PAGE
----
Whatever there are A&T customers out there who are legitimately confused . When I wrote about the AT&T 5G expansion earlier this month, boasting 5G availability in 19 US cities, even though there were no commercially available devices to exploit it, a confused reader emailed me to likewise tell for me he thought he had access to the network on his phone. The included screenshot this reader attached an iPhone home screen with the 5G E logo in the upper right corner. I had to write back and explain it no, it wasn’t really really 5G. At least one Verge editor has also been told by a confused family member that they have not received a network upgrade overnight; countless examples of other AT&T subscribers have expressed similar confusion on the web .

It should not be said that AT & T’s network has not become faster over time. It is according to the speed test data collected by companies like Ookla and sent to The Verge by users who run individual speed tests. But, as pointed out earlier, the speed bumps are not as dramatic as AT&T makes them sound, and they have nothing to do with 5G. Data used to make AT & T’s speeds seem more impressive also comes with a lot of approaches, such as the appearance of the 5G E logo on newer iPhones causing an influx of new tests that recently occurred at AT & T’s service.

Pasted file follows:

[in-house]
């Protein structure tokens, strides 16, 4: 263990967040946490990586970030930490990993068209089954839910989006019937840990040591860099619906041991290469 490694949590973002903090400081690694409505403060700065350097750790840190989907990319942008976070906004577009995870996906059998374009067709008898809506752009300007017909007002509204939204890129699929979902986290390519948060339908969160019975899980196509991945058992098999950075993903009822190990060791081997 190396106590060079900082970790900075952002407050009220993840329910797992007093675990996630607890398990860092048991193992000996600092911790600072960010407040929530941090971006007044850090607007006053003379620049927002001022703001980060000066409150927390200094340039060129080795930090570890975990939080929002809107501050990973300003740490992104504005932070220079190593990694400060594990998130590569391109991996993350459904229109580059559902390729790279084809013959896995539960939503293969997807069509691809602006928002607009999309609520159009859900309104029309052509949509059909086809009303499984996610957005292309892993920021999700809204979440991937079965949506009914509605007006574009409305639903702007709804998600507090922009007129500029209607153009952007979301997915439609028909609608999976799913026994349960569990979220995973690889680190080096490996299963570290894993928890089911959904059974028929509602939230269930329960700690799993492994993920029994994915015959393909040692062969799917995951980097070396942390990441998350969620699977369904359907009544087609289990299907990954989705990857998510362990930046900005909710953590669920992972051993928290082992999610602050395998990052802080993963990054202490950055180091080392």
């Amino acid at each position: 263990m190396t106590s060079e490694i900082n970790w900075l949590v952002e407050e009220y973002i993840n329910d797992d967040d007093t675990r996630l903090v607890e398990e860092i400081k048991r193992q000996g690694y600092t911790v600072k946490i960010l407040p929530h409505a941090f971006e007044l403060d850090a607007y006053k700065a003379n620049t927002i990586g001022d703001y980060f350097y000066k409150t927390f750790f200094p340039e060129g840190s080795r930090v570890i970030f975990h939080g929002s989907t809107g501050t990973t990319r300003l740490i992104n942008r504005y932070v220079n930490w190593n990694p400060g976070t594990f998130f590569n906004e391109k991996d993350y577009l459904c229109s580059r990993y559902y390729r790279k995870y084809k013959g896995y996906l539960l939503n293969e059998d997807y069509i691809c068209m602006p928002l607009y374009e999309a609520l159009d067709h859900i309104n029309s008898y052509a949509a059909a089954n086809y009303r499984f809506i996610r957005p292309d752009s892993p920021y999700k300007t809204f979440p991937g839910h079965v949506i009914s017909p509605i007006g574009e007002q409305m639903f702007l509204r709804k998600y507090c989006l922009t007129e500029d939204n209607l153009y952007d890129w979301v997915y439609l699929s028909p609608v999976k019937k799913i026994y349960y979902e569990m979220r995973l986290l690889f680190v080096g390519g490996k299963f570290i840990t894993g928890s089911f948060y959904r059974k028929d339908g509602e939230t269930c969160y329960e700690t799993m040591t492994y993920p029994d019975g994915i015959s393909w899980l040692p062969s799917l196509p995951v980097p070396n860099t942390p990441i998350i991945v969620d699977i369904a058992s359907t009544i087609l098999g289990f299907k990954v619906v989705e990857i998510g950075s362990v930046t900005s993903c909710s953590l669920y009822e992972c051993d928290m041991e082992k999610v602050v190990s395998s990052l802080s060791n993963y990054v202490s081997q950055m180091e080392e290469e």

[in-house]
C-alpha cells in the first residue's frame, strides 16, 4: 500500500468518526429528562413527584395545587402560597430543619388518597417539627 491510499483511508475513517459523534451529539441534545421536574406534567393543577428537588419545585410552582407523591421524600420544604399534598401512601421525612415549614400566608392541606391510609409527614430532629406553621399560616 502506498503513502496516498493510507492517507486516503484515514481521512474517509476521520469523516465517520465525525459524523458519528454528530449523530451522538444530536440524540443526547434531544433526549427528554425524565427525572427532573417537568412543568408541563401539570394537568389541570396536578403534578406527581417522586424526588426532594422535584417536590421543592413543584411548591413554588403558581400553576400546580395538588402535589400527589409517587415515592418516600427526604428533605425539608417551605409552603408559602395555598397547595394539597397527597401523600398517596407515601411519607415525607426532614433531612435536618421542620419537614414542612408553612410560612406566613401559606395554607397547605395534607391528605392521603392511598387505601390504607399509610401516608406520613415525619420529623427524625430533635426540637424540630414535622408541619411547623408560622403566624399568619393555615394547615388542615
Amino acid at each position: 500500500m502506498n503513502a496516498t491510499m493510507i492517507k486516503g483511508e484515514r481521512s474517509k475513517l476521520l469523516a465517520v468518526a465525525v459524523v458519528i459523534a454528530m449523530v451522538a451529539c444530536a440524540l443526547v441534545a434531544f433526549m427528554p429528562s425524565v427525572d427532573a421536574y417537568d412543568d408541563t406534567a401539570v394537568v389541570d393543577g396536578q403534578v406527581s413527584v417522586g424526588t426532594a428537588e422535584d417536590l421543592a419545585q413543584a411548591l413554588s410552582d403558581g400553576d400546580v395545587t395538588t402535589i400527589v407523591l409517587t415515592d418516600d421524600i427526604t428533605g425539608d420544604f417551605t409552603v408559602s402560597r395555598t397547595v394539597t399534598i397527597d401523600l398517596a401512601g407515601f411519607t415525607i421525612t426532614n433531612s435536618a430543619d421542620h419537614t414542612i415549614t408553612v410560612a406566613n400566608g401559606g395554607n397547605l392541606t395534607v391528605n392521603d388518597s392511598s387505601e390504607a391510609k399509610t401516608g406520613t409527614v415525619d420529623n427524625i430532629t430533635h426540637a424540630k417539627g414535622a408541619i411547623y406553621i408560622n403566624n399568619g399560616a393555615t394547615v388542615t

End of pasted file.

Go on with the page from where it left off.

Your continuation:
In some cases, the speeds you get at 5G E on AT & T’s networks may actually be slower than the speeds you get on T-Mobile and Verizon with smartphones that can access LTE Advanced and Advanced Pro technologies, which are the variants of LTE that AT&T have rebranded as 5G E. That’s all 5G E is really – rebranded LTE network technology.

OpenSignal, the study company behind the study that reveals the embarrassing data point, called 5G E “a meaningless marketing effort aimed at confusing customers and making AT&T appear to have a technical leg at the forefront of wireless technology.” terms added the company: “It is obviously bullshit.”

But AT&T doesn’t seem to care. AT&T is planning to continue using 5G anonymous source e-marketing quoted by the Dallas Business Journal Dallas Business Journal And when trying to defend itself from Sprint, which brought the trial after a survey that found more than half of the participants, 5G E thought to be comparable to real 5G, AT & T said “customers want and deserve to know when they get better speeds. “

The company claimed that it had done enough to clarify the difference between 5G E and standard 5G. Not enough, it appears, for prominent technical figures such as Benioff and for countless AT&T customers. AT&T was not immediately available for comment to this story.

The real test will, of course, be when smartphones finally have the necessary 5G modems needed to access AT & T’s next gene network and the company has to explain once again that there is one new and faster technology on the block that is different than before.When that happens, it is certainly AT&T hoping that people will suddenly recognize and recognize the difference between 5G E and the genuine article, as it will be a real challenge to boast the customers about the next network deployment after spending months fooling the same user to believe that the network has already arrived.

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Faela